EOS is also attempting to make dapp development easier and more efficient. As it stands now, developers for existing dapp platforms have to repeatedly solve many of the same issues for every dapp: account creation and recovery, multi-signature accounts, messaging, role-based permissions, etc. EOS intends to solve this problem by providing many of these common features for their developers instead of requiring developers to build these features themselves. This will allow software designers to spend less time coding the generic, and focus more of their energy on building the unique aspects of their dapps.

As mentioned, what will not supply is the blockchain itself. Instead, EOS is depending on people and groups to build their own blockchains and then use those blockchains to host the EOS.IO software.

In the beginning, there will likely be more than one blockchain, but it is theorized that eventually only one of the chains will get the majority of support from the community of token holders and block producers. This is because the most popular chain will have the most valuable token which will motivate the community to use that chain.

Each chain will use the EOS “genesis block” as its starting place for distributing tokens. The genesis block will contain a copy of the EOS data from the Ethereum blockchain, since EOS hosted its ICO using Ethereum’s platform prior to launching their own. This genesis block will include all information about what addresses have what number of tokens, and thus anyone who has ERC-20 EOS tokens will be able to claim new EOS tokens on any of these initial chains.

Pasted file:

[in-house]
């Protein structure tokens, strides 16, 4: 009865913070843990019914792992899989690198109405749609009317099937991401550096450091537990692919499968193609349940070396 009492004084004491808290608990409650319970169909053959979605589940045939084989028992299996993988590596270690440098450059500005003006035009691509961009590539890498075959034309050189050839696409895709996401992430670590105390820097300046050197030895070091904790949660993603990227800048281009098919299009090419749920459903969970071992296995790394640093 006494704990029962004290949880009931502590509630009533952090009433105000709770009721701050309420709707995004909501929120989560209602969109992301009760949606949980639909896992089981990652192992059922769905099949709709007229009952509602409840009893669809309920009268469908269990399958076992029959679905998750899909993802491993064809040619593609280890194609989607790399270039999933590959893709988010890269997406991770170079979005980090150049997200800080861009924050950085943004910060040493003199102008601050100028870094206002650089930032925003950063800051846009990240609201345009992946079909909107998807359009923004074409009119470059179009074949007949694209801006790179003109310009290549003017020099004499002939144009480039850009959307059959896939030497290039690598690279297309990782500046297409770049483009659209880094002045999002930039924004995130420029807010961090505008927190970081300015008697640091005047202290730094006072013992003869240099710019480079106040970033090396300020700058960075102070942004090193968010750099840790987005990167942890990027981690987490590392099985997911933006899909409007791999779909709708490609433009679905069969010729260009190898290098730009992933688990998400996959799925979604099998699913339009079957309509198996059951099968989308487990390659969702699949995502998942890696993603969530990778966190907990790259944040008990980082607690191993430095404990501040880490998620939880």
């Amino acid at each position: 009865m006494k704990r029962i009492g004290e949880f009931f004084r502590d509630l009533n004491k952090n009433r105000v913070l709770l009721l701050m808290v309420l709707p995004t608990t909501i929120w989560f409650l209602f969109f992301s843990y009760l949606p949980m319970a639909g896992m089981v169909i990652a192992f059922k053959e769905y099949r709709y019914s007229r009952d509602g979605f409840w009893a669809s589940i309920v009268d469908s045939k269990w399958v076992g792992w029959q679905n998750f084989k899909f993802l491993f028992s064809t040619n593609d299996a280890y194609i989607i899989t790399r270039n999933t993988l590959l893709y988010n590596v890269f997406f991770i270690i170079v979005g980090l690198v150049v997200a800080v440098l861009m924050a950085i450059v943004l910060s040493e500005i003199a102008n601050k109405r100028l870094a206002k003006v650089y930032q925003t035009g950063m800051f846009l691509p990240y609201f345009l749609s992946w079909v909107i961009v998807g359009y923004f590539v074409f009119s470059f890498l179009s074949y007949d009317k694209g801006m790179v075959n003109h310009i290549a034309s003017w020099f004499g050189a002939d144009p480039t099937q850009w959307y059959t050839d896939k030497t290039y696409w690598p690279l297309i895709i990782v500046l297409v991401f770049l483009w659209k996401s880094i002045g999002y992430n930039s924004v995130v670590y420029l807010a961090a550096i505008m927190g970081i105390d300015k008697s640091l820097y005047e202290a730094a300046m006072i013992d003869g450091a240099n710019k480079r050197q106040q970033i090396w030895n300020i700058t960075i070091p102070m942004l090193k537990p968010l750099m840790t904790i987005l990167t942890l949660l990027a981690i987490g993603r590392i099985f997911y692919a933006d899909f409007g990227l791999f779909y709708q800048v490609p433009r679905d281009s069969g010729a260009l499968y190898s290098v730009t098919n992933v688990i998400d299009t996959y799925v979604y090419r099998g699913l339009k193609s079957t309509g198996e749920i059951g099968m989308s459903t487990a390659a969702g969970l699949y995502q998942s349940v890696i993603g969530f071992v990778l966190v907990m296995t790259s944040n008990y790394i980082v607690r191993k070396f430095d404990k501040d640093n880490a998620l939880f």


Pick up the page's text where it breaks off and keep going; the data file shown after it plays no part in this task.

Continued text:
Token holders on a given EOS blockchain will vote for 21 “block producers” to create the blocks for that blockchain. Block producers are entities with accounts on the blockchain that validate transactions and supply resources to the network using any number of computers connected to the network. They are rewarded with EOS tokens for validating blocks.

If ever the main blockchain doesn’t have enough computing resources available, it would theoretically incentivize block producers to get better hardware in order to be able to keep their position on the main chain. That being said, there still is the potential for multiple blockchains, especially since EOS allows for interoperability and information exchange between different chains (more on this later).

Besides allowing holders to vote on block producers, EOS tokens will also allow holders to use resources on the blockchain platform, not by spending the tokens, but simply by “staking”, or holding them on a network connected computer.

The bandwidth, computational, and storage capacity of the network is allocated to dapps based on the percentage of EOS staked by that dapp. In this way, users can run dapps without having to own cryptocurrency themselves. That being said, some dapps will no doubt be paid or charge-per-use services while others will be free or “freemium” (partly free with premium services costing money). EOS promises fees will be extremely low for transactions, and it will be up to the enterprises to determine how fees will be handled.

EOS.IO uses the Delegated Proof of Stake (DPOS) protocol, which is similar to the Proof of Stake protocol used by many other cryptocurrencies (and which Ethereum is switching to).

Block producers are voted for on a continual basis by the network of witness nodes, which are comprised of dapp entities that stake their tokens for computing resources. Witness nodes obviously have an interest in having the best block producers possible. Would-be block producers are required to list their available computational resources, and this will no doubt figure largely into who is chosen by the network.